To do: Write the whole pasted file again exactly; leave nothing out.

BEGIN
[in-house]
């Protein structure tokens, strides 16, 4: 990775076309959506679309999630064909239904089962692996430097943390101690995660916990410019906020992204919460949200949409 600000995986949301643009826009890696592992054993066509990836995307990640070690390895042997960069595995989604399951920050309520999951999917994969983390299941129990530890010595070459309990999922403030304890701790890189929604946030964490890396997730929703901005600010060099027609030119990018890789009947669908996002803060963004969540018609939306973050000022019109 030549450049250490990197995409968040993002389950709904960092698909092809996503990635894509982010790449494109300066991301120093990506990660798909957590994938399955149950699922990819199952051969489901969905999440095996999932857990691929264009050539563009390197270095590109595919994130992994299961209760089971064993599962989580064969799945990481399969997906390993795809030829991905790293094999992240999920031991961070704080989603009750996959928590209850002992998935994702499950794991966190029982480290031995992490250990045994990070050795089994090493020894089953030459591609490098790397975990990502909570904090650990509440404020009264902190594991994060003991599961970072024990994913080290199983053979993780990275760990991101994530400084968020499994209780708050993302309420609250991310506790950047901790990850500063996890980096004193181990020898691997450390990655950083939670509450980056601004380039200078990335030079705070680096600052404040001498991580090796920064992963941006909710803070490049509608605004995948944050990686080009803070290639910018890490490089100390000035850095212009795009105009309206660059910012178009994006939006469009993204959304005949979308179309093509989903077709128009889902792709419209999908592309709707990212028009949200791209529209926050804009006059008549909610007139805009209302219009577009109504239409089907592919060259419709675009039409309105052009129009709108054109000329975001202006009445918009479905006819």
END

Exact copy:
[in-house]
């Protein structure tokens, strides 16, 4: 990775076309959506679309999630064909239904089962692996430097943390101690995660916990410019906020992204919460949200949409 600000995986949301643009826009890696592992054993066509990836995307990640070690390895042997960069595995989604399951920050309520999951999917994969983390299941129990530890010595070459309990999922403030304890701790890189929604946030964490890396997730929703901005600010060099027609030119990018890789009947669908996002803060963004969540018609939306973050000022019109 030549450049250490990197995409968040993002389950709904960092698909092809996503990635894509982010790449494109300066991301120093990506990660798909957590994938399955149950699922990819199952051969489901969905999440095996999932857990691929264009050539563009390197270095590109595919994130992994299961209760089971064993599962989580064969799945990481399969997906390993795809030829991905790293094999992240999920031991961070704080989603009750996959928590209850002992998935994702499950794991966190029982480290031995992490250990045994990070050795089994090493020894089953030459591609490098790397975990990502909570904090650990509440404020009264902190594991994060003991599961970072024990994913080290199983053979993780990275760990991101994530400084968020499994209780708050993302309420609250991310506790950047901790990850500063996890980096004193181990020898691997450390990655950083939670509450980056601004380039200078990335030079705070680096600052404040001498991580090796920064992963941006909710803070490049509608605004995948944050990686080009803070290639910018890490490089100390000035850095212009795009105009309206660059910012178009994006939006469009993204959304005949979308179309093509989903077709128009889902792709419209999908592309709707990212028009949200791209529209926050804009006059008549909610007139805009209302219009577009109504239409089907592919060259419709675009039409309105052009129009709108054109000329975001202006009445918009479905006819």